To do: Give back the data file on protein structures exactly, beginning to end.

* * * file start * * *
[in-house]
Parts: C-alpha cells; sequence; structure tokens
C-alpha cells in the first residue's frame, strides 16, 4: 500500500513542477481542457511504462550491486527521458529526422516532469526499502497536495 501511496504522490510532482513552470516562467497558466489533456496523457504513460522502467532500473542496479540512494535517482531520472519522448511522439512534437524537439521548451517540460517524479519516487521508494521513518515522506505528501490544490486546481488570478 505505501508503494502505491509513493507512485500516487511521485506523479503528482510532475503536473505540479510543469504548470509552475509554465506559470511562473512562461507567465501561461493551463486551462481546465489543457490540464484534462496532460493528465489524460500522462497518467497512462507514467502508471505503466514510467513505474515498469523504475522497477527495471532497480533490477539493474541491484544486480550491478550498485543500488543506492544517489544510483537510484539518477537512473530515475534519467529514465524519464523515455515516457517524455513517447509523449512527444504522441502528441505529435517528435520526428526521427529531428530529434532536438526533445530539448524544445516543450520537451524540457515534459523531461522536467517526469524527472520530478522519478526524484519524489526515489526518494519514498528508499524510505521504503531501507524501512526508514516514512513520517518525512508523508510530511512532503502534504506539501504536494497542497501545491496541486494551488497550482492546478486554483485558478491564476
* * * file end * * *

[in-house]
Parts: C-alpha cells; sequence; structure tokens
C-alpha cells in the first residue's frame, strides 16, 4: 500500500513542477481542457511504462550491486527521458529526422516532469526499502497536495 501511496504522490510532482513552470516562467497558466489533456496523457504513460522502467532500473542496479540512494535517482531520472519522448511522439512534437524537439521548451517540460517524479519516487521508494521513518515522506505528501490544490486546481488570478 505505501508503494502505491509513493507512485500516487511521485506523479503528482510532475503536473505540479510543469504548470509552475509554465506559470511562473512562461507567465501561461493551463486551462481546465489543457490540464484534462496532460493528465489524460500522462497518467497512462507514467502508471505503466514510467513505474515498469523504475522497477527495471532497480533490477539493474541491484544486480550491478550498485543500488543506492544517489544510483537510484539518477537512473530515475534519467529514465524519464523515455515516457517524455513517447509523449512527444504522441502528441505529435517528435520526428526521427529531428530529434532536438526533445530539448524544445516543450520537451524540457515534459523531461522536467517526469524527472520530478522519478526524484519524489526515489526518494519514498528508499524510505521504503531501507524501512526508514516514512513520517518525512508523508510530511512532503502534504506539501504536494497542497501545491496541486494551488497550482492546478486554483485558478491564476